The parenting journey can be fraught with financial landmines. While parents want only the best for their children, financial planners caution them against sacrificing their financial security. Chief among the financial mistakes parents can make when raising a child is losing sight of retirement planning and taking on too much consumer credit as they focus on funding their children’s education, says Success Concept’s Chuah.

“Parents are taking out money from their Employees Provident Fund (EPF) account to finance their children’s education and that causes a huge leakage for their retirement. We [financial planners] do not recommend this. You can take a loan for your child’s education, but you cannot take a loan for your retirement,” she asserts.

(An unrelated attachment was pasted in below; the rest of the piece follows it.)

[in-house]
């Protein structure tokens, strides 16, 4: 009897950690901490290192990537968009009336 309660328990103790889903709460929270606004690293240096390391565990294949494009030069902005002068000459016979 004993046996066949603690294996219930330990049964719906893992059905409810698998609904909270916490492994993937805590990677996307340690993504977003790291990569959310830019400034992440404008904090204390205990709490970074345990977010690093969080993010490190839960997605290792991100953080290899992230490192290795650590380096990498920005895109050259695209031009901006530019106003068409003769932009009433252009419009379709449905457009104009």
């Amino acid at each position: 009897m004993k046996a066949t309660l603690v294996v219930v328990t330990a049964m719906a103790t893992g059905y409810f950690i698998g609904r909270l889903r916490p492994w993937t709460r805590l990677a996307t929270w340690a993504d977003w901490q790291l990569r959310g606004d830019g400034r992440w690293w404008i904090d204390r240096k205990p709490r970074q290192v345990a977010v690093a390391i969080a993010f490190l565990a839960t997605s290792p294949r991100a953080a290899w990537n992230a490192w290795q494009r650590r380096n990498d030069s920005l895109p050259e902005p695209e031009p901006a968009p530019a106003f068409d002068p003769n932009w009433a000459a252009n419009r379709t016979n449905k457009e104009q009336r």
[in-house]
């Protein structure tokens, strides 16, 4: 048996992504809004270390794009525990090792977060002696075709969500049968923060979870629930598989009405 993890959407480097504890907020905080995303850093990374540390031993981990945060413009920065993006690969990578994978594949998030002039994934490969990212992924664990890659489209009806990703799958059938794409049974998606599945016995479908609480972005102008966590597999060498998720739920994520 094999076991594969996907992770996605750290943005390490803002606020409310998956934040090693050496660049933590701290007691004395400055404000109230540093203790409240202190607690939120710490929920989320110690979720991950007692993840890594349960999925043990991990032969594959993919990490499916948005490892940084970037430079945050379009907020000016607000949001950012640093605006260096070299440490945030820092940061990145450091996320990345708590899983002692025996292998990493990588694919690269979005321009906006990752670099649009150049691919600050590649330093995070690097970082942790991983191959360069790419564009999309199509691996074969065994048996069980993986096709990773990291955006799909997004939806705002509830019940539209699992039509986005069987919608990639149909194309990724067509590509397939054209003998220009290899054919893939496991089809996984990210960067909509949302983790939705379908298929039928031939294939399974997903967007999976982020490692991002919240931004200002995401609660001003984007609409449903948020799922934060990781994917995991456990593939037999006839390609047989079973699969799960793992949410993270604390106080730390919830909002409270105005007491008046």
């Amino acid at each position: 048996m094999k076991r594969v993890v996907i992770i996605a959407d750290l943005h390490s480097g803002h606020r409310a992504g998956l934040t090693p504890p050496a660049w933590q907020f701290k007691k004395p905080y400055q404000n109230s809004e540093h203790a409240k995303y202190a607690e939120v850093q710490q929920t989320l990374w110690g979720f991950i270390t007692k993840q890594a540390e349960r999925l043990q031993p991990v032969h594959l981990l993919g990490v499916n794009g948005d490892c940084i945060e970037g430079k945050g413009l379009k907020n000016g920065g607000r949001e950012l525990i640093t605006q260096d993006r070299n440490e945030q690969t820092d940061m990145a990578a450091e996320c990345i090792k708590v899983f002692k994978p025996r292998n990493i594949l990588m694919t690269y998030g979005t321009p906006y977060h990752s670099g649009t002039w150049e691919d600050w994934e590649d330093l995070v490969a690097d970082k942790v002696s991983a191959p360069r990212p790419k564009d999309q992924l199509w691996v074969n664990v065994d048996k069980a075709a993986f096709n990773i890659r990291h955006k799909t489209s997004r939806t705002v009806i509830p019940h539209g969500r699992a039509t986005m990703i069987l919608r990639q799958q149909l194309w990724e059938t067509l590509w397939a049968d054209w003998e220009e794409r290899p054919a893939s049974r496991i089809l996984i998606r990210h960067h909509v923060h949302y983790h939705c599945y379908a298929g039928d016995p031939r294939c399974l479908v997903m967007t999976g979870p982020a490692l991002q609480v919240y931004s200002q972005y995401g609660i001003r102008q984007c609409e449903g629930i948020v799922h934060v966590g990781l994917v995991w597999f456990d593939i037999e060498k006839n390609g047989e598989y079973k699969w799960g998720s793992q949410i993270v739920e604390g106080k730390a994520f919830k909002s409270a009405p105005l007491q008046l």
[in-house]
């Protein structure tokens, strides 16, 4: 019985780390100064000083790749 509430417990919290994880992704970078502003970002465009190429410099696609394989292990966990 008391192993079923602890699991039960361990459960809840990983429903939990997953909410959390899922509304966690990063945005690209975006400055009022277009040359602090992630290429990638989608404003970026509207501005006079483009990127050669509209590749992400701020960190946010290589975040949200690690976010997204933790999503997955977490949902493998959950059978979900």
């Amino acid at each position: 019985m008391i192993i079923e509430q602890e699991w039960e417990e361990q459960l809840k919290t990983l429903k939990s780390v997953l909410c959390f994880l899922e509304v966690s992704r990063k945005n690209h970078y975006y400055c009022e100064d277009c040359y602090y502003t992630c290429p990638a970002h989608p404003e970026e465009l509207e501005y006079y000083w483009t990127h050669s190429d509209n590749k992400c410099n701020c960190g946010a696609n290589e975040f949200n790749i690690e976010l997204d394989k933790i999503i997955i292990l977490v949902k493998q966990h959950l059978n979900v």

“They also withdraw their EPF money to pare down loans, which is one of the biggest mistakes they can make. Loans, especially mortgages, are like good cholesterol whereas credit cards are like bad cholesterol.”

Chuah says while people may think that using their EPF money is helpful, they are actually sacrificing their future lifestyle. They are “living in the now”, but end up having little savings.

“They may have enough to finance their houses, cars and children’s education, but they are not thinking long term, such as the fact that they will not be able to work forever. The worst thing is when they accumulate credit card debt, which happens due to a lack of early financial planning and wage stagnation,” she says.

Chuah advises against buying insurance products that are labelled children’s education plans as insurance policies should be bought to cover the parents’ lives, not the child. There is no “economic value” on the life of a child as the parents are the ones who bring home the bacon, she says.